11. This has the potential of going to the supreme court. Hopefully the Republican majority will rule in favor of the author’s rights.
    And, yes. Disney is being evil. Does Cory Doctero have a public opinion? (Please pardon the spelling.)

  12. @Bandit

    This has the potential of going to the supreme court.

    Only if Foster files a lawsuit. Which is expensive. So far he is using public pressure instead, which is much cheaper.

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  14. @Jon F. Zeigler

    Utterly unsurprising. Creators who do work under contract get screwed over all the time when the property changes hands – we’re usually the first people pushed off the raft. I speak from experience: there are at least half a dozen books I wrote or edited which are still being sold, but for which I don’t see a penny because of a similar situation.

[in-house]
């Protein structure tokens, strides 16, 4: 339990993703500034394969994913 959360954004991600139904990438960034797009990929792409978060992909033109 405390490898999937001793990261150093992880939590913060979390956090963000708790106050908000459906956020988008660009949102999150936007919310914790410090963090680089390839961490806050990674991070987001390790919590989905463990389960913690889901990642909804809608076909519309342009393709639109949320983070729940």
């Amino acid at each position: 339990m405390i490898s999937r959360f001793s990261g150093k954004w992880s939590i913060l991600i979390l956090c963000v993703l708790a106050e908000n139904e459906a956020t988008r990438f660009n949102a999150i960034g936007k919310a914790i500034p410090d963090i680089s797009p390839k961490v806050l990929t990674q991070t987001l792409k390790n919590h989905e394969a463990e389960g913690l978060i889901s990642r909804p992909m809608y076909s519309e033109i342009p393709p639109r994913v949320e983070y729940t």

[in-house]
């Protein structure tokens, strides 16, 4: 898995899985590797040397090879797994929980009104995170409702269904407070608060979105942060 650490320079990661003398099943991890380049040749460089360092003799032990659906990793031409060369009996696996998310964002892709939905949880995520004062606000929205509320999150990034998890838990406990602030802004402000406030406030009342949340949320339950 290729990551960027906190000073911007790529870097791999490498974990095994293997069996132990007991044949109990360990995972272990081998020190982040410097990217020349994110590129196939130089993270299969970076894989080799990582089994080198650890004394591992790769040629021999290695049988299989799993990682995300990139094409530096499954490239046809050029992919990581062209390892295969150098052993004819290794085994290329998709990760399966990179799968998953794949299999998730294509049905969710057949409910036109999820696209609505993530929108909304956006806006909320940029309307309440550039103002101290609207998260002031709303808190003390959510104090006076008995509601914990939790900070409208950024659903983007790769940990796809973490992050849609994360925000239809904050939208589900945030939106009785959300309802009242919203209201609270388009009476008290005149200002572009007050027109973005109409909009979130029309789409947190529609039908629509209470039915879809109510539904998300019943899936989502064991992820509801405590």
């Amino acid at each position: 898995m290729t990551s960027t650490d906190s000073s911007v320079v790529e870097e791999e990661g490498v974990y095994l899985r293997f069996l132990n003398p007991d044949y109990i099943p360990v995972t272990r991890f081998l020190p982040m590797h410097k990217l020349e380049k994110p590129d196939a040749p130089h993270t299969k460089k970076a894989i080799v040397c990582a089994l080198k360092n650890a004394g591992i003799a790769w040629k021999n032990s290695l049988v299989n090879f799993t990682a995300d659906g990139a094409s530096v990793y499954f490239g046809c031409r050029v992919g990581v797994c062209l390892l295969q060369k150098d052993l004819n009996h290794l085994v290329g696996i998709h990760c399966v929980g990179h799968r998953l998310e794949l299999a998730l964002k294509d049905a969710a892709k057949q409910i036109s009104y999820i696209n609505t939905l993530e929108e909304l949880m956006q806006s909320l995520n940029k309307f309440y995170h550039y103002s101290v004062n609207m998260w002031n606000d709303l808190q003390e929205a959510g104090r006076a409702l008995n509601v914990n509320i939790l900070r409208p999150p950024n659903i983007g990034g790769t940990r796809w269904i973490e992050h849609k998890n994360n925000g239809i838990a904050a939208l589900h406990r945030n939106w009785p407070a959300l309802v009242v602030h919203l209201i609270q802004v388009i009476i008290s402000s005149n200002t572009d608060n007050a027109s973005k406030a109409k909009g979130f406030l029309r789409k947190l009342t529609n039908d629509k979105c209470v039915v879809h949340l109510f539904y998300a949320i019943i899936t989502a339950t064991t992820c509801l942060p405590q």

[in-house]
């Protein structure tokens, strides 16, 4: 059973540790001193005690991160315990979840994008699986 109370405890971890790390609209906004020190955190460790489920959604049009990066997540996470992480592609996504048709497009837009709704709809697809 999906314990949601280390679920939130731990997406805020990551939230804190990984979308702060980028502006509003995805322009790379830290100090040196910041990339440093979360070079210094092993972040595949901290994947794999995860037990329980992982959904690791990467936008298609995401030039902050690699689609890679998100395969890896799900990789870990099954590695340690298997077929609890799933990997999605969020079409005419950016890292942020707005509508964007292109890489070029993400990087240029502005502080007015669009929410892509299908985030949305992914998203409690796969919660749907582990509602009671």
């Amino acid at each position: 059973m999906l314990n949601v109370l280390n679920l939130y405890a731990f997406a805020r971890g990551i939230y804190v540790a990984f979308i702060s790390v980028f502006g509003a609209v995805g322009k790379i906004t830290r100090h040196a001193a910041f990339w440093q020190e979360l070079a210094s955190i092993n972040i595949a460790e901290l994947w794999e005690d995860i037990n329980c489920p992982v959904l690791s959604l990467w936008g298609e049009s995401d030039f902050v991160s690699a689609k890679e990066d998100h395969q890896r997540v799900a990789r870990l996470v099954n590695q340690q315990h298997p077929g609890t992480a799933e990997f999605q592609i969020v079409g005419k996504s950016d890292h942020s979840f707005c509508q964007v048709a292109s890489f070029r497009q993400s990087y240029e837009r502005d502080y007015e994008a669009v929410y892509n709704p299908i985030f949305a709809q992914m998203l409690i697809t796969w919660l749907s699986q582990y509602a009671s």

Contact SFWA via the form linked in the article. They want to know about similar cases.

  15. Unfortunately this is the nature of capitalism, in that companies strive for monopoly power and one of the ways to do that is minimising ongoing costs. However, if enough writers get together and point out that it is unacceptable, possibly with a class action, the Mouse empire might actually loosen the purse strings.
    I wish you all luck with your endeavours, however with the concentration of so much of the creative empire under the Disney banner, I don’t hold out much hope.
    Maybe something like the Writer’s strike of a few years ago needs to happen to Disney for them to realise they cannot get away with shafting the people who give them the most profitable part of their industry.

  16. @Cora Buhlert:

    Contact SFWA via the form linked in the article. They want to know about similar cases.

    I’m not an SFWA member. My theoretically qualifying work was all in the game industry, and I’m fairly sure there was enough of it, but it was almost all from before 2013 so it doesn’t count. Maybe someday.

  17. They’ve said that you don’t need to be a SFWA member to fill out that form. They just want to hear from writers with similar situations.